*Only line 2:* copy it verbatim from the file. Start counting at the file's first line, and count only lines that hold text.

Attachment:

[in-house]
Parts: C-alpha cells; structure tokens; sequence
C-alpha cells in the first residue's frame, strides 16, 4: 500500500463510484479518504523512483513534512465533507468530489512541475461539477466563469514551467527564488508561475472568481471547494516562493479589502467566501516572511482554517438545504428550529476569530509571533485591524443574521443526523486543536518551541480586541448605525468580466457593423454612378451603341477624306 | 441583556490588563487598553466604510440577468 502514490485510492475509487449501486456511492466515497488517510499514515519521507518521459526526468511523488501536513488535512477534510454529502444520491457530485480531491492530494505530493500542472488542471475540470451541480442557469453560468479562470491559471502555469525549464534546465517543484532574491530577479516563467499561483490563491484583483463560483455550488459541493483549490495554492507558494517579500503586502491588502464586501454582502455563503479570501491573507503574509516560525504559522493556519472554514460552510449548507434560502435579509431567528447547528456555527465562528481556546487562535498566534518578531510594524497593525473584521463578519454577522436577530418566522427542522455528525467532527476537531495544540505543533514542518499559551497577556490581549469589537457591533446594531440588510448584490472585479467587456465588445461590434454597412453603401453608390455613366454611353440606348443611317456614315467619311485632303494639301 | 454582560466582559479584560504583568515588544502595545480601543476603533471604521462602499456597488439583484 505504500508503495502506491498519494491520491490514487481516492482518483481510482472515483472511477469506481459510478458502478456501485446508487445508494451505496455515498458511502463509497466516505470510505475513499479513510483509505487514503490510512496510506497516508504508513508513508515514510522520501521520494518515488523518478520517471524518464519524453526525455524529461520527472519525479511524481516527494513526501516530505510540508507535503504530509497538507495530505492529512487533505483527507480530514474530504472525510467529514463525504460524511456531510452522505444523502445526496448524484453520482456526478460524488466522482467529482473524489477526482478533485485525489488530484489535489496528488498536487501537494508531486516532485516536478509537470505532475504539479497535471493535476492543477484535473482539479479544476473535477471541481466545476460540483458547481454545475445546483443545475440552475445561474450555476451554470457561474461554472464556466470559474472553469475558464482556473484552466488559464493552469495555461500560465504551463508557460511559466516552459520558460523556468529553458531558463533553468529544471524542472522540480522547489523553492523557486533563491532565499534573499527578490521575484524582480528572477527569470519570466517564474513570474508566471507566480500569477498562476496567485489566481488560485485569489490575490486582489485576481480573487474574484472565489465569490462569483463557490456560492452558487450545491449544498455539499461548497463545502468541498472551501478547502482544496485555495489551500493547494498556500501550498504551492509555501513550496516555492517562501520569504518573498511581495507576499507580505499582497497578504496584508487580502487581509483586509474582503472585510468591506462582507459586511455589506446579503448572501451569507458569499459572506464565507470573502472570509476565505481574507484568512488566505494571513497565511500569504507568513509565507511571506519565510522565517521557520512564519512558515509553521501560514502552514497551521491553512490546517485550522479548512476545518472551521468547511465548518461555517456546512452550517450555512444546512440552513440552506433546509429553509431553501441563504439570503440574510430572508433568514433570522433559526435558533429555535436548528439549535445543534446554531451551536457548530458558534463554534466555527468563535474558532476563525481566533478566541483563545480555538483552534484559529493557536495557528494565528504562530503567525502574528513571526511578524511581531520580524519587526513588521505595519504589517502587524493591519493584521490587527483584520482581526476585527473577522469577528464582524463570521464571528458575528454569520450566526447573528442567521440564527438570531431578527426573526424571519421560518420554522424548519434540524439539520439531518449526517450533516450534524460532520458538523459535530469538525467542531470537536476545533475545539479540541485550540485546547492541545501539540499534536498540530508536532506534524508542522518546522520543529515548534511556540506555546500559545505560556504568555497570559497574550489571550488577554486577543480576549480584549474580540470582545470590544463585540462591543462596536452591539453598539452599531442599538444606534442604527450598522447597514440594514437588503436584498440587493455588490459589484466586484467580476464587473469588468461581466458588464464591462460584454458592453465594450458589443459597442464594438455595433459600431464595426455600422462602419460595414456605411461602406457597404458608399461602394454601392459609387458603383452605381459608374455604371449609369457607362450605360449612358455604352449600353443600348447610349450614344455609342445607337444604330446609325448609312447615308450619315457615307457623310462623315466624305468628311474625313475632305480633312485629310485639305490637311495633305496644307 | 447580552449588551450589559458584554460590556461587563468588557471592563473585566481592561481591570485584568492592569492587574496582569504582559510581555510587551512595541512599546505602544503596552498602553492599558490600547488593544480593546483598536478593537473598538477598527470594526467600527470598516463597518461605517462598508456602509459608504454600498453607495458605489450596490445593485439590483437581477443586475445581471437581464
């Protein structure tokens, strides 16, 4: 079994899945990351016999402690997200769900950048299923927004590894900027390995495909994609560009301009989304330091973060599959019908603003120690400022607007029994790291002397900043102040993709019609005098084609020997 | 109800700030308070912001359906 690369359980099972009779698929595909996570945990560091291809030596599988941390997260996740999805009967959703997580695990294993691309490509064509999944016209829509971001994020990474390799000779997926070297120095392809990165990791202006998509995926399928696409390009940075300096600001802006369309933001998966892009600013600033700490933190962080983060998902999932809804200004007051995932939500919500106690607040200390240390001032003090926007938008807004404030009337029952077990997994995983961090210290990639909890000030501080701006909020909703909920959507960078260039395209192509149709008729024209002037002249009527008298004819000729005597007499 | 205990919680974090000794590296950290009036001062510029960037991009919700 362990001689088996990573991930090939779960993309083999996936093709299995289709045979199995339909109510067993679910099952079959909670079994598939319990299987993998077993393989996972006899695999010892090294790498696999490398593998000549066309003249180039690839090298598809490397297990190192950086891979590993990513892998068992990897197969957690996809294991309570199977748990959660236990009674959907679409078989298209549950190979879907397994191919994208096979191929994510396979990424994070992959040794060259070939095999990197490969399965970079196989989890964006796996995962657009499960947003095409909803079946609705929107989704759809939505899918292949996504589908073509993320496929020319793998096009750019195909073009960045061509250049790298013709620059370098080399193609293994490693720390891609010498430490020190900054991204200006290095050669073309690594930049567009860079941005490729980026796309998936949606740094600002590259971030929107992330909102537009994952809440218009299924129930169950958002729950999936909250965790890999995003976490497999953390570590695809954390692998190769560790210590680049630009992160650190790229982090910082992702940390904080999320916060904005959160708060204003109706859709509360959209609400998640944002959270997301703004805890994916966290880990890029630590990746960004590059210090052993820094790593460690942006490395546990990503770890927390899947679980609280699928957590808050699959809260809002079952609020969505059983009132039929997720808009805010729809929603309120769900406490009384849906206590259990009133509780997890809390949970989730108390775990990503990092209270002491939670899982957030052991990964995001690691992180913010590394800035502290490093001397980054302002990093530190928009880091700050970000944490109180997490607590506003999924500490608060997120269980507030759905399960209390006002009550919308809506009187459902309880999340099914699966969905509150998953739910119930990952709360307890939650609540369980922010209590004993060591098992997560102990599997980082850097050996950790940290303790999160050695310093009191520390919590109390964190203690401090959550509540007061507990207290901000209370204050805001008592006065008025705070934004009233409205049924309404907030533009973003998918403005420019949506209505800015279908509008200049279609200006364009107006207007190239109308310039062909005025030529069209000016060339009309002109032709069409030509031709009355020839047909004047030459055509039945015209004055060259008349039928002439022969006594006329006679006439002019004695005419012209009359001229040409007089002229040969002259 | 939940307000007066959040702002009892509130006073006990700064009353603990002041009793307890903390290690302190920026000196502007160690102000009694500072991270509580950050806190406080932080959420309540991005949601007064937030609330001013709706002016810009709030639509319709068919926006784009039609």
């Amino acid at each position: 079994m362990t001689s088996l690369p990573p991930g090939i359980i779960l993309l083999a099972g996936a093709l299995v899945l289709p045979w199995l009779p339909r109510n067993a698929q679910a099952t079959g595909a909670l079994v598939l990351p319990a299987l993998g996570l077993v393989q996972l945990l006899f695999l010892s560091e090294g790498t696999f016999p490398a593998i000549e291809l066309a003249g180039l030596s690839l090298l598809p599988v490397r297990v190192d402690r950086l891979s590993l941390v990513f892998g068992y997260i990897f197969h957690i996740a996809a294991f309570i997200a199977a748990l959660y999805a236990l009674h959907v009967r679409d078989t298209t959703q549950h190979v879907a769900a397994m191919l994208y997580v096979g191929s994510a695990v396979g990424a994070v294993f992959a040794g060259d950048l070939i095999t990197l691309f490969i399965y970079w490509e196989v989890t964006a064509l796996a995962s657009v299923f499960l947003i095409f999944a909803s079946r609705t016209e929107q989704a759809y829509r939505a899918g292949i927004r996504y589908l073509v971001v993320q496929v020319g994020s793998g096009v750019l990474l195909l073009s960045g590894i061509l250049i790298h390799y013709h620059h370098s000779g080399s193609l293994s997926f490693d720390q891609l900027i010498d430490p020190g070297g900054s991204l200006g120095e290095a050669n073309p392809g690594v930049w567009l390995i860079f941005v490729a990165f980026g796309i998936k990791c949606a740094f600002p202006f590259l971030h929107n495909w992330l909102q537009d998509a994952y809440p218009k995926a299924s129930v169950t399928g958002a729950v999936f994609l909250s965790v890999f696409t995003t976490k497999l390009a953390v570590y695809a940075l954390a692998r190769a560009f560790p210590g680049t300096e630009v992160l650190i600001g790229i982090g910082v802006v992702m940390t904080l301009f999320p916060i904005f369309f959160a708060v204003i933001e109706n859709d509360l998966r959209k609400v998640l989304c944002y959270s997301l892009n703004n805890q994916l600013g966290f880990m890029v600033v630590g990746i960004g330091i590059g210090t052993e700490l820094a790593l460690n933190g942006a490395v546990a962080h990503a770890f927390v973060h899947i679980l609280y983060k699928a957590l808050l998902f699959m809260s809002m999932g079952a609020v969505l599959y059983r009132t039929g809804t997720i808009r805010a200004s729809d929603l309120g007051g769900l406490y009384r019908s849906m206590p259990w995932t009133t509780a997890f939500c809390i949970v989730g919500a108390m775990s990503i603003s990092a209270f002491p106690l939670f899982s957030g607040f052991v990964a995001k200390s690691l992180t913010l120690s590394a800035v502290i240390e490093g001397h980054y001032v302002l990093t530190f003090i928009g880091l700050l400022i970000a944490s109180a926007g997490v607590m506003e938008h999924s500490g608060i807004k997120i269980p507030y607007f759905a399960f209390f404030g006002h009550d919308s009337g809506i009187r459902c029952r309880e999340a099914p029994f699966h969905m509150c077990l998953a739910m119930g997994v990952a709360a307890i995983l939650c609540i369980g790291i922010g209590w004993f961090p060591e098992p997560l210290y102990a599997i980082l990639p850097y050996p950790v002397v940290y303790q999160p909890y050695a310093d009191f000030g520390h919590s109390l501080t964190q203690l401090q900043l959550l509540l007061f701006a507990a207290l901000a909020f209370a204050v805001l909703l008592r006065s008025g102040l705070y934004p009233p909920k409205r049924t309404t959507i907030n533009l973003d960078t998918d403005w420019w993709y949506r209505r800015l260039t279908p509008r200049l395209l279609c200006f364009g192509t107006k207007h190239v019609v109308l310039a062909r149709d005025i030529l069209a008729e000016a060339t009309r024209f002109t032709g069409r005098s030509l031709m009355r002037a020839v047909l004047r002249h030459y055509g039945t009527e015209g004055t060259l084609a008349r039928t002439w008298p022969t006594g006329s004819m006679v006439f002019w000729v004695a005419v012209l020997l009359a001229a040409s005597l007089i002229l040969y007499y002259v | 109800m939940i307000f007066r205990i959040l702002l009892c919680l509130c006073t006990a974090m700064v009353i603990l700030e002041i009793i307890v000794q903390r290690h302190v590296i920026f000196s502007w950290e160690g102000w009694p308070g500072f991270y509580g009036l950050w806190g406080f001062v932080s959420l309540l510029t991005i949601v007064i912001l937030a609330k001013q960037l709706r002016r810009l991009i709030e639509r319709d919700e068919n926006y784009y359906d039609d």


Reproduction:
Parts: C-alpha cells; structure tokens; sequence